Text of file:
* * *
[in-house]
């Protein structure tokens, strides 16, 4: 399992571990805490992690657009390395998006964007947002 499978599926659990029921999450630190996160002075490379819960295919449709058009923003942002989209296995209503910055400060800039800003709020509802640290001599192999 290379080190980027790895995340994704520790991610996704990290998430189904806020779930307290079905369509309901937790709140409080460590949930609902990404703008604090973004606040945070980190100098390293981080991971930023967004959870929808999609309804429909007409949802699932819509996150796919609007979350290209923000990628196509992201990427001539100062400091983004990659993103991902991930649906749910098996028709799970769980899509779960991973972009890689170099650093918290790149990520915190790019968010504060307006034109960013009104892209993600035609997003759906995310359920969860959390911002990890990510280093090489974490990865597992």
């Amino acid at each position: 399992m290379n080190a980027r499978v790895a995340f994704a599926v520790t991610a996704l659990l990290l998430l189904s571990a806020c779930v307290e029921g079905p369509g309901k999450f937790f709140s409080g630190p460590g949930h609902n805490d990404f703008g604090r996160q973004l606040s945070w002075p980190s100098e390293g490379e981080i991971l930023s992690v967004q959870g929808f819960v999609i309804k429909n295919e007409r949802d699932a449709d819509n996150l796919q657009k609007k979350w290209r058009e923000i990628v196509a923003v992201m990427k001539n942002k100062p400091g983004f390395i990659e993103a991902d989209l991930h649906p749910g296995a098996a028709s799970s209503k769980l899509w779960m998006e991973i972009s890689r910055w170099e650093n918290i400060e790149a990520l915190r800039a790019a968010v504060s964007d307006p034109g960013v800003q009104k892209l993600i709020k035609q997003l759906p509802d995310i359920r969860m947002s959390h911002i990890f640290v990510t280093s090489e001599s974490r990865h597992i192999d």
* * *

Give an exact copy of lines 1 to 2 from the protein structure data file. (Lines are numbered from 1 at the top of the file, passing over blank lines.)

[in-house]
């Protein structure tokens, strides 16, 4: 399992571990805490992690657009390395998006964007947002 499978599926659990029921999450630190996160002075490379819960295919449709058009923003942002989209296995209503910055400060800039800003709020509802640290001599192999 290379080190980027790895995340994704520790991610996704990290998430189904806020779930307290079905369509309901937790709140409080460590949930609902990404703008604090973004606040945070980190100098390293981080991971930023967004959870929808999609309804429909007409949802699932819509996150796919609007979350290209923000990628196509992201990427001539100062400091983004990659993103991902991930649906749910098996028709799970769980899509779960991973972009890689170099650093918290790149990520915190790019968010504060307006034109960013009104892209993600035609997003759906995310359920969860959390911002990890990510280093090489974490990865597992």